Workers’ Compensation

We Can Help You Attain Your Workers' Compensation

Injured on the job and need help getting your disability benefits and medical care? You never expected to be injured on the job, but now you're laid off, unable to work, and have no income coming in. Under Colorado law, you are entitled to disability benefits, medical care and permanent impairment benefits related to your work-related injury. Colorado's Workers' Compensation Law changed significantly about 20 years ago, and not for the better. In a comprehensive and revealing article by Stuart Streers at the time, he highlighted the change to the Workers' Compensation System in Colorado, and how it severely limited the benefits available to injured workers. He noted that many workers' compensation attorneys were giving up their practice of WC law because the new law limited how much they could receive for cases, but stated: "The reality, [ ], is that workers' compensation attorneys are the only people who consistently defend injured workers . . ." "STILL HURTING", Westword, March 28, 1996. If you want a clear view of the system and what you can expect as you recover from your work-related injury, Stuart's article is required reading. Unfortunately, things have only gotten worse for injured workers in Colorado, and the nation, since then. Fewer benefits, less medical care, and more hassles are now the rule. Now, more than ever, you need an attorney to help you secure the benefits you have earned.

When Do I Need A Lawyer To Help Me With My Workers' Compensation Claim?
Most injured workers think the workers' compensation system will take care of them, but that is often more hope than reality. Waiting is not an option. You should report your claim as soon as possible, and then get a lawyer. You need representation now. The workers' compensation statute is hundreds of pages long. The rules of procedure are just as long, and even more complex. The insurance company knows these rules and the statutes and knows how to work them for their own advantage. We can help you get your benefits, the medical treatment you need, and the compensation your deserve for the lifelong impairment you suffer from your injury.

Your Employer May Not Be Your Friend And The Insurance Company Is Absolutely Not Your Friend.
Your employer is a business person, and business decisions don't include sympathy for your injury. More importantly, your employer has workers' compensation insurance, or should have workers' compensation insurance, and the insurance company will be the one that will try to dictate how your claim is handled. Often the insurance company does not have your best interests in mind. Their objective is to minimize cost and maximize profit. The doctors that work for the insurance company, whom you are required to see, know who pays their bills. You need someone on your side. We represent only injured workers, not employers or insurance companies.

Report Your Injury Immediately Or Risk Losing Your Benefits.
When you suffer an injury at work you need to report it to your employer immediately or you risk losing your benefits. If you missed three days or more of work, you are entitled to disability pay. Reporting your injury, however, is only the first step in the complicated process. Your employer should give you a workers' compensation case number and a list of at least two doctors from whom you can obtain care. If your employer did not do this then you need to file your own claim with the Workers' Compensation division. You may also have the right to select your own doctor to treat you. An attorney can help you navigate the system and avoid the pitfalls of the Statute and the Rules you have to follow.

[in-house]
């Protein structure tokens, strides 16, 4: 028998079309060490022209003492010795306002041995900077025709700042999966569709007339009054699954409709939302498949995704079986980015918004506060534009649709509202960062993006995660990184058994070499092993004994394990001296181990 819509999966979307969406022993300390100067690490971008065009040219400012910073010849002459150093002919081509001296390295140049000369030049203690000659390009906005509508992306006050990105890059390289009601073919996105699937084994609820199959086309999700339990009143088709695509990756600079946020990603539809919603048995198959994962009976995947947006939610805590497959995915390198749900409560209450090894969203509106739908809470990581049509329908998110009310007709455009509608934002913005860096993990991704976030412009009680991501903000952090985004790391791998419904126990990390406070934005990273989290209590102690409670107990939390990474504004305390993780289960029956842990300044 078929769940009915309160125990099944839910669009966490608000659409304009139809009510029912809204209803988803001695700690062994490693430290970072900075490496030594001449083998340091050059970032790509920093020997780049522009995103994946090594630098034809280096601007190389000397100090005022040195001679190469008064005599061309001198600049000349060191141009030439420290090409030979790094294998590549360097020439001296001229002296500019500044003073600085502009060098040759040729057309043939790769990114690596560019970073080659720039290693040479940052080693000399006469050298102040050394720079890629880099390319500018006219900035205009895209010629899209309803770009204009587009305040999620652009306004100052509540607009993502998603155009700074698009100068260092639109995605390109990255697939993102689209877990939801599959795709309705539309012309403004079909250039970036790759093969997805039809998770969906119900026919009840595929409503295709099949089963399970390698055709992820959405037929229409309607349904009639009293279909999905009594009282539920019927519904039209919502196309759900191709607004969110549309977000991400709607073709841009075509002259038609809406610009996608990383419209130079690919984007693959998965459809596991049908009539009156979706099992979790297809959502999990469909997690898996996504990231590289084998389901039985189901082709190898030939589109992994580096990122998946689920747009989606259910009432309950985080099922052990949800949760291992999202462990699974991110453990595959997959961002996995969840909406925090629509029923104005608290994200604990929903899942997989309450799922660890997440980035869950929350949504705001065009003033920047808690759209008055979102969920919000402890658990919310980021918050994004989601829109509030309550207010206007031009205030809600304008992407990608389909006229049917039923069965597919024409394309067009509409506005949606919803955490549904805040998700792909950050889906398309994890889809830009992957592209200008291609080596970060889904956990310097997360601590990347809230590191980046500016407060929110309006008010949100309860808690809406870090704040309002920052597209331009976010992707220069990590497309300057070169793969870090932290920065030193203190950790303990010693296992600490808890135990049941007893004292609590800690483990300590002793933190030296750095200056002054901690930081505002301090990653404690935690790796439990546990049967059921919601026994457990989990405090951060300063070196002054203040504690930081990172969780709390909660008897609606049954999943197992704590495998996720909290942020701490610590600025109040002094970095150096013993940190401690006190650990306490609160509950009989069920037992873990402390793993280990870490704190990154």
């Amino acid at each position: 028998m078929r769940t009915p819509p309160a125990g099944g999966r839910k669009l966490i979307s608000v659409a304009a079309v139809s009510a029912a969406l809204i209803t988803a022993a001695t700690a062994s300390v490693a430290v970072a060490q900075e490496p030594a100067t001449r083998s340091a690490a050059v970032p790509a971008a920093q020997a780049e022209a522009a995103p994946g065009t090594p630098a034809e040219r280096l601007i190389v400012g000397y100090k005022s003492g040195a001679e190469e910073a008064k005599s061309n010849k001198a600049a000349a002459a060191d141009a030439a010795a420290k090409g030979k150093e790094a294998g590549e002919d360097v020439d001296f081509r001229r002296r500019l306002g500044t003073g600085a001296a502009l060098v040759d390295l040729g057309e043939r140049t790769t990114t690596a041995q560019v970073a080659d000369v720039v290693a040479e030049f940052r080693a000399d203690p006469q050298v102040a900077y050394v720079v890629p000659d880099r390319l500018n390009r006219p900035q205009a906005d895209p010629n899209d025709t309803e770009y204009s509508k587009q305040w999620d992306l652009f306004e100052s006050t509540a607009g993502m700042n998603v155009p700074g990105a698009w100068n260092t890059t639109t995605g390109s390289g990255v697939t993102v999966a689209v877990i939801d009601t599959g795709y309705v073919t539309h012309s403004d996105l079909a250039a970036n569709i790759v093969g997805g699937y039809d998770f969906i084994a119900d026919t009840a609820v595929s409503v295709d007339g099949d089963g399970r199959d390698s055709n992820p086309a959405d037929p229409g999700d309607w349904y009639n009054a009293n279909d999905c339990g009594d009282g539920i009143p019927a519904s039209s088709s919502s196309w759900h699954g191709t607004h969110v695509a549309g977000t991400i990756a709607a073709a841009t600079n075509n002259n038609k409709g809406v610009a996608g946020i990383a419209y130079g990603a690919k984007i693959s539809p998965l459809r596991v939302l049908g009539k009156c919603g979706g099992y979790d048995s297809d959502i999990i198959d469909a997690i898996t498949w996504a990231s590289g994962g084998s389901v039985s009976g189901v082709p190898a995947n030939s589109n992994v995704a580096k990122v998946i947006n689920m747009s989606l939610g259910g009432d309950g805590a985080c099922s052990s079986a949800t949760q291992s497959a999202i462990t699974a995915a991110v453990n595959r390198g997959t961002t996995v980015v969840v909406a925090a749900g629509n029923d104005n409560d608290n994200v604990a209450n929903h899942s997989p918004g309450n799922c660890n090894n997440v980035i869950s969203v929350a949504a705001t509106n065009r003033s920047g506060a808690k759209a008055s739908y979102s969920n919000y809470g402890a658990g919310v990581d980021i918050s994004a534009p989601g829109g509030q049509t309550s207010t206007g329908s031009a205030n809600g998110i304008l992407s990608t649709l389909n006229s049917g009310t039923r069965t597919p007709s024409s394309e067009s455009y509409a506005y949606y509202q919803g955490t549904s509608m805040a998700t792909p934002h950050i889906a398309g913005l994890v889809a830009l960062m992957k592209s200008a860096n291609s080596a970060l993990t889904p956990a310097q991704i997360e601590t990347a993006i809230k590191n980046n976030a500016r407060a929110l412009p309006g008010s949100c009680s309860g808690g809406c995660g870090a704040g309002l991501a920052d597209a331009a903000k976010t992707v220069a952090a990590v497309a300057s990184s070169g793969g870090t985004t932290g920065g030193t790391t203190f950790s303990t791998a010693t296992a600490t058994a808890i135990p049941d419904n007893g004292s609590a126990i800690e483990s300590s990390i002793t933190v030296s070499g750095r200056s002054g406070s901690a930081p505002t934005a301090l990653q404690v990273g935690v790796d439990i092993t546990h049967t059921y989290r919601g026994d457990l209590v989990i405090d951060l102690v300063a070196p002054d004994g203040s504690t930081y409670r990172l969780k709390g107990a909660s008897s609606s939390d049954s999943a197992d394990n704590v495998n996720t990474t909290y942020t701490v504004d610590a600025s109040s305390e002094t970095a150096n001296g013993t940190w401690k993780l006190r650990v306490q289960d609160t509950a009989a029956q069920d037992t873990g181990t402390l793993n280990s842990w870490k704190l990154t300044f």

You Should Demand The Benefits Are You Earned
The workers' compensation system in Colorado entitles you to medical care, temporary disability benefits, permanent impairment benefits, continuing medical treatment, and sometimes compensation for scars you obtain from your injury or treatment of your injury. Unfortunately, you are not entitled to benefits or compensation for pain and suffering. The amount of benefits that you receive for your work-related injury depends on the nature of the injury, whether you suffer a permanent impairment, and the location your injury. Temporary disability benefits are based on your salary or wages. Generally you are entitled to two thirds of your normal average weekly wage; however, there are caps on the amount that you can collect for temporary disability, and for a permanent impairment. Temporary benefits are available if you cannot return to work, and may be available in part if you are not able to return to full-time work.

What If Your Claim Is Denied.
Sometimes, particularly if you do not report your injury when it occurs, your claim will be denied. Additionally, the insurance company may allege that it is a pre-existing injury or is not related to your work. If this happens you will not receive temporary benefits until you can show that it is a work-related injury. This may involve a hearing which will likely be months in the future. We can help convince the insurance carrier that your injury is work-related and that their refusal to provide you medical care may be an act of bad faith, subjecting them to potential penalties, attorneys fees, and other remedies. Call us today and make an appointment to evaluate your Workers' Compensation claim with an attorney. You will meet with an attorney to discuss your claim, not a secretary who has you fill out forms over the phone.